The cycle for a major league hitter has been well established for decades. He improves rapidly in his first 20 years, peaks around 27, perhaps sustains him for a few years and then begins a slow decline.
And then there is Paul Goldschmidt.
Goldschmidt was an excellent player for the first part of his career with the Arizona Diamondbacks, forming six All-Star teams. His peak years of his, as you might expect, range from the age of 25, when he led the championship in homers and beaten runs, to the age of 30.
But when he was traded to the St. Louis Cardinals after the 2018 season, some of his numbers began to decline. Although he still provided a lot of value, he stopped being part of the All-Star team.
His batting average has stayed close to .300 and his homer is around 30, but he has started to slip elsewhere, particularly on walks. Its base most hit rate, almost always above .900 in Arizona, has dropped below that figure for three consecutive years.
This season was a different story. Until Wednesday, Goldschmidt led the National League in the trinity of stats, batting average (.332), percentage-to-base (.412) and hit-rate (.611); batting average and slugging numbers were his career highs. He already had 25 homers – six fewer than last year’s season total – and he’s returned to the All-Star Game for the first time in four years.
His OPS was 1,023, another career record, followed only by American Leaguers Yordan Álvarez of the Houston Astros and Aaron Judge of the Yankees. Goldschmidt is also in second place after Judge in the WAR version of Baseball Reference for position players. And he did it while playing defense-level Gold Glove at first base.
All of this came at the age of 34, a time when most players began their decline. It’s been 16 years since a player ended his 34-year season with an OPS as high as Goldschmidt’s: Manny Ramirez had 1,058 OPS for the 2006 Red Sox. produced 1,222 OPS, ranks # 1 among players in their season at 34.) And Goldschmidt’s big season at 34 came particularly at a time when baseball has much stricter testing for performance-enhancing drugs. .
The big season accelerated Goldschmidt’s rise on the career lists, with first baseman surpassing 300 homers, 1,000 runs and 1,000 RBI this season.
“When you drive the ball like him and hit for power, you hit average and are a well-rounded hitter – and not just hitting .220 with a 30 percent strikeout rate with 30 homers, but, like, actually a hitter. which is feared in all situations – it’s a big deal, ”Cardinals manager Oliver Marmol told the St. Louis Post-Dispatch last month.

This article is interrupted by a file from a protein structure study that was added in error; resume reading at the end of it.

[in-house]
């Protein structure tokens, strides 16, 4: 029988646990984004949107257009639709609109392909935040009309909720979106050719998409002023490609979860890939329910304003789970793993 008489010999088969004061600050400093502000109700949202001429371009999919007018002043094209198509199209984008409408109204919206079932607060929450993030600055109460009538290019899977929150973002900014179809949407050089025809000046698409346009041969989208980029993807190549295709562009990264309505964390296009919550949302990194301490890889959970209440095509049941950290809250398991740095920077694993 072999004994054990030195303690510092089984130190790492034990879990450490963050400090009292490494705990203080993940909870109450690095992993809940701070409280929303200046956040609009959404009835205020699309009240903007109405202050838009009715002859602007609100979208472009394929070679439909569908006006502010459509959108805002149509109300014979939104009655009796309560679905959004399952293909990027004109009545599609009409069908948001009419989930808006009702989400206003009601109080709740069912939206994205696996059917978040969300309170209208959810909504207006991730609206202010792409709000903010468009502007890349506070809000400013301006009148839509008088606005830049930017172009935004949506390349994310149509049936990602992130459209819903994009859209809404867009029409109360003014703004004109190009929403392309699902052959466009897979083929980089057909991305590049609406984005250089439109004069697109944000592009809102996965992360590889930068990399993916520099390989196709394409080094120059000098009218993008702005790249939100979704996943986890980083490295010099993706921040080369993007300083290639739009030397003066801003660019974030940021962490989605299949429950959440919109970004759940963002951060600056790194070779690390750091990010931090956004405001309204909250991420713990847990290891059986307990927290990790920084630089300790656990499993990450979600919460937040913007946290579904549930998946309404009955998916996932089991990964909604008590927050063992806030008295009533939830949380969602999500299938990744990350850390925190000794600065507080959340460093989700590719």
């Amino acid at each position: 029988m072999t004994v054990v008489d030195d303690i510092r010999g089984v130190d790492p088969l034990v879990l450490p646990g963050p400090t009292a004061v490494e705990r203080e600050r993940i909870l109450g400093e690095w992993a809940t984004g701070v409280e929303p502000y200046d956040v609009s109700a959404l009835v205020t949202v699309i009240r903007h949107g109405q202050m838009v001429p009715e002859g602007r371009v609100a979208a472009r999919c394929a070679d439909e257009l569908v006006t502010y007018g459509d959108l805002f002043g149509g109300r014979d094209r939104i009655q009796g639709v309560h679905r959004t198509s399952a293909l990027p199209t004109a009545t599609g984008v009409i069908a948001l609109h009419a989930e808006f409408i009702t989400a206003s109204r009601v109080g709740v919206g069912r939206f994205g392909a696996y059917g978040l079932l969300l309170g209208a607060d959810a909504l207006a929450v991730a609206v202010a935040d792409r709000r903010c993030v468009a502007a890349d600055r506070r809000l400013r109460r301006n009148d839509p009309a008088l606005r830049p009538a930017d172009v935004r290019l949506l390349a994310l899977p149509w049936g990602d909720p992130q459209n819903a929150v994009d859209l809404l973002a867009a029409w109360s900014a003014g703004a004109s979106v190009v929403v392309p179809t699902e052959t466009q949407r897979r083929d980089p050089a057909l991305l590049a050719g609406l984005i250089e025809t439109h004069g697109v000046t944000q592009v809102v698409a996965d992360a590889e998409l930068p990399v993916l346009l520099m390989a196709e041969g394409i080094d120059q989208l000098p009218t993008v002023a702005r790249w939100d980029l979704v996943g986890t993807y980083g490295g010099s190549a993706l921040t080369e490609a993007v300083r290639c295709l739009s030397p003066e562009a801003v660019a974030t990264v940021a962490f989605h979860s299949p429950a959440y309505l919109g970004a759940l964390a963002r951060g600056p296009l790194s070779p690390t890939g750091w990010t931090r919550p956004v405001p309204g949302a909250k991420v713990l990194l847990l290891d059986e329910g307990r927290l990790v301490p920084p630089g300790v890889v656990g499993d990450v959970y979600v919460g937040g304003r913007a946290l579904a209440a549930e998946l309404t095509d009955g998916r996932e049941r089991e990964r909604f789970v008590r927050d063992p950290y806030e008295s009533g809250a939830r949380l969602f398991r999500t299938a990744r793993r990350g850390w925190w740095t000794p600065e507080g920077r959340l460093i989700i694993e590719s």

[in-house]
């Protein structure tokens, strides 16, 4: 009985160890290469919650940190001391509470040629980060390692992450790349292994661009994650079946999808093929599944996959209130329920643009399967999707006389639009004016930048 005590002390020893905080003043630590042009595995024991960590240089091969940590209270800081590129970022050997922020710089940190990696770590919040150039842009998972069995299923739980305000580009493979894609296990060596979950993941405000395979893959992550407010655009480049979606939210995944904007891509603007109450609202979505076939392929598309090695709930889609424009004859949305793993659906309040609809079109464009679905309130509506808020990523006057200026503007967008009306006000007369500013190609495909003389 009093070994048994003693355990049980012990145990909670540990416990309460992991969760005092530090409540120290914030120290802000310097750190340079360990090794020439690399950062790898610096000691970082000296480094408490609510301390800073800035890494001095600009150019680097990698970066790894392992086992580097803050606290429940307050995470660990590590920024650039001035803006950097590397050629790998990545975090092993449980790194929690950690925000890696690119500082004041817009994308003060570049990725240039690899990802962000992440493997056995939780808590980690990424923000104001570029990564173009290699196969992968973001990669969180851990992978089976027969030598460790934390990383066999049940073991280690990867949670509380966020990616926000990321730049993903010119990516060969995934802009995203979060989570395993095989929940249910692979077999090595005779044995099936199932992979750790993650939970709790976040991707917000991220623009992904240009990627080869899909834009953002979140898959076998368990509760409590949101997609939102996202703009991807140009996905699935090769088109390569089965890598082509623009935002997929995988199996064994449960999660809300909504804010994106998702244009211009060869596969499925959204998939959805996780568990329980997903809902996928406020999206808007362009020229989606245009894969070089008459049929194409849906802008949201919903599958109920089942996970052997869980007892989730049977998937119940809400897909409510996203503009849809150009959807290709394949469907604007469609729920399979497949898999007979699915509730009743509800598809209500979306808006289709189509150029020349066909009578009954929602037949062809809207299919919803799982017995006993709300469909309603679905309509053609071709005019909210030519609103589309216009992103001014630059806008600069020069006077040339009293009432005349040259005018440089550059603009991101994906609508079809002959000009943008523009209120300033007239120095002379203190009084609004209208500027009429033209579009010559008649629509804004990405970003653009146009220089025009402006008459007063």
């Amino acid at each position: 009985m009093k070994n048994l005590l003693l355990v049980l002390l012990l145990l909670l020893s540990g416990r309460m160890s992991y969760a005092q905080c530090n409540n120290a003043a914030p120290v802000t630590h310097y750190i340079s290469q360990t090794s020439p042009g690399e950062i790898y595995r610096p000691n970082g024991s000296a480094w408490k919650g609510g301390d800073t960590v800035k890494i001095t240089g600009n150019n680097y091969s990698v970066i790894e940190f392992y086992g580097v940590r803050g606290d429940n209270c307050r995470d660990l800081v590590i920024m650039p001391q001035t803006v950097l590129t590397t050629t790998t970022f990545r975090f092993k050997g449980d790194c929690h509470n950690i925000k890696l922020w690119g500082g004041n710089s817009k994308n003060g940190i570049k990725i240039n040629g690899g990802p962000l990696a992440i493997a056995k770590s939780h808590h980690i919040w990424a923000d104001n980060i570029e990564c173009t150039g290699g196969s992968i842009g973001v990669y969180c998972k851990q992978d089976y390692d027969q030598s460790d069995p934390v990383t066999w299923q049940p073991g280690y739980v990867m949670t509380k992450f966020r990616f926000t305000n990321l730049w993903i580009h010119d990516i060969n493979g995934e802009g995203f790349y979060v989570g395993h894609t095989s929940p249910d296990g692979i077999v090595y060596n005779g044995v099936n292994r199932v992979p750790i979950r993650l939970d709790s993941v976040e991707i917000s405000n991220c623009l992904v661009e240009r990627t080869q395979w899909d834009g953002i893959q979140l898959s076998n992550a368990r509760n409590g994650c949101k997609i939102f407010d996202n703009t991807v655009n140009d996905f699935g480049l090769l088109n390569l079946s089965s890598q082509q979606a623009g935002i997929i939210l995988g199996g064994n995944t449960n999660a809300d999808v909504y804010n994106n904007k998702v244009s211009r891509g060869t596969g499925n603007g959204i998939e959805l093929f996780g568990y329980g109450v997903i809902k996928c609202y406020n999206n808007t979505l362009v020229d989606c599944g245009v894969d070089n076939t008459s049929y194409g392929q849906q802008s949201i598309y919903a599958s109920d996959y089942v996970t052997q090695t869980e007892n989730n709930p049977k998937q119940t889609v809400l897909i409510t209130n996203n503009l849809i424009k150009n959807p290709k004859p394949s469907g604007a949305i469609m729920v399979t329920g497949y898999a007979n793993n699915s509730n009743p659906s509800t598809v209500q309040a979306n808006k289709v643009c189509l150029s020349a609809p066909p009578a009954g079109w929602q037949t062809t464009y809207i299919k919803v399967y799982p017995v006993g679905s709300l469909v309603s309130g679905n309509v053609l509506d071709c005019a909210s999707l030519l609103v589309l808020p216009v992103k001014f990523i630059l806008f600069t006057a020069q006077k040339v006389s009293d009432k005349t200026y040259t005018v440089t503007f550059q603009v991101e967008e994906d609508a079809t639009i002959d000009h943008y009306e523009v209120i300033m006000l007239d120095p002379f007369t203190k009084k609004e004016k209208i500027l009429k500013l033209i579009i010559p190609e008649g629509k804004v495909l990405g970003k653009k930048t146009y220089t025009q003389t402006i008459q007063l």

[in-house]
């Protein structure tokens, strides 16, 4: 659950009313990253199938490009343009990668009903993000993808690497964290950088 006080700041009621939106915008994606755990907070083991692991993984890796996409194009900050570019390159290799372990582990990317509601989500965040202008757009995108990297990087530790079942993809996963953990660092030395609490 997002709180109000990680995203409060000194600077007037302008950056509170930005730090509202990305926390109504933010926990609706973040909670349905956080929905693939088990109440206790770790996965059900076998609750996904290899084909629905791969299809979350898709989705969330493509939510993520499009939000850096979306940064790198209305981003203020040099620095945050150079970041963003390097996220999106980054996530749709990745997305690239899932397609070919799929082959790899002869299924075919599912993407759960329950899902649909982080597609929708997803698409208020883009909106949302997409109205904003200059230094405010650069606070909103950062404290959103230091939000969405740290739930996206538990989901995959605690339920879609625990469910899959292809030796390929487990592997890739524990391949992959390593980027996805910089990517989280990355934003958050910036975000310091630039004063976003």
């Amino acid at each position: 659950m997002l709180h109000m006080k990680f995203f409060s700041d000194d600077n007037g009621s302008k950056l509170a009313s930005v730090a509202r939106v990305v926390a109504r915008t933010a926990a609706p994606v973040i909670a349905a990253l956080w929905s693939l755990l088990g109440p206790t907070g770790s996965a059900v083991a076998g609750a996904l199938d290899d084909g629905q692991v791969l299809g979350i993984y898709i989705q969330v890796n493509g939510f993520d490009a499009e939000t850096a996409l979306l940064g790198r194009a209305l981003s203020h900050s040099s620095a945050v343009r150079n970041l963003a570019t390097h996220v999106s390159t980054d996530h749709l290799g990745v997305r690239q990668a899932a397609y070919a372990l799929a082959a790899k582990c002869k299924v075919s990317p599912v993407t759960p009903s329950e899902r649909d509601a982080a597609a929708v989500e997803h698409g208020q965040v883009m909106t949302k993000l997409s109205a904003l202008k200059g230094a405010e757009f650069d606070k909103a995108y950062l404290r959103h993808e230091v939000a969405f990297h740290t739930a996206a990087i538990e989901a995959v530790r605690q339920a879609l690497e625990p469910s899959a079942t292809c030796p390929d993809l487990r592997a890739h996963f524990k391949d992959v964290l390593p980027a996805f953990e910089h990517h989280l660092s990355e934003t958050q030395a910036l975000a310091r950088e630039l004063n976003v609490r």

Marmol was right: Goldschmidt has a good chance of being only the eighth player since 2012 to score 30 or more home runs by hitting .330 or more.
The one flaw of Goldschmidt’s career season has been some recent criticism for refusing to be vaccinated against Covid-19, which prevented him and third baseman Nolan Arenado from playing in a two-game streak against Toronto the month. last. (The Cardinals split the games.) This problem would have re-emerged if St. Louis had faced the Blue Jays in the World Series.
While neither team heads its division, Toronto and St. Louis have moved in the past few weeks and the Cardinals seem like a legitimate threat to prevent the Milwaukee Brewers from repeating themselves as NL Central champions.
Goldschmidt, Arenado and second baseman Tommy Edman finish second, third and seventh in WAR among the position players; no other team has three players in the top 10. Together, they represent 15 WARs.
The Cardinals also have a better running differential than the Brewers, a key statistic for which St. Louis ranks fourth among National League teams. And that figure could improve after St. Louis strengthened its rotation with deadline exchanges for José Quintana and Jordan Montgomery, a quality left-handed starter duo.
Even if they fail to win the division, the Cardinals would be in line for one of NL’s three wild card spots in the expanded playoff field.
And should Goldschmidt return to the postseason, there’s reason to believe his extravagant season will continue: in 21 playoff games, he has eight home runs.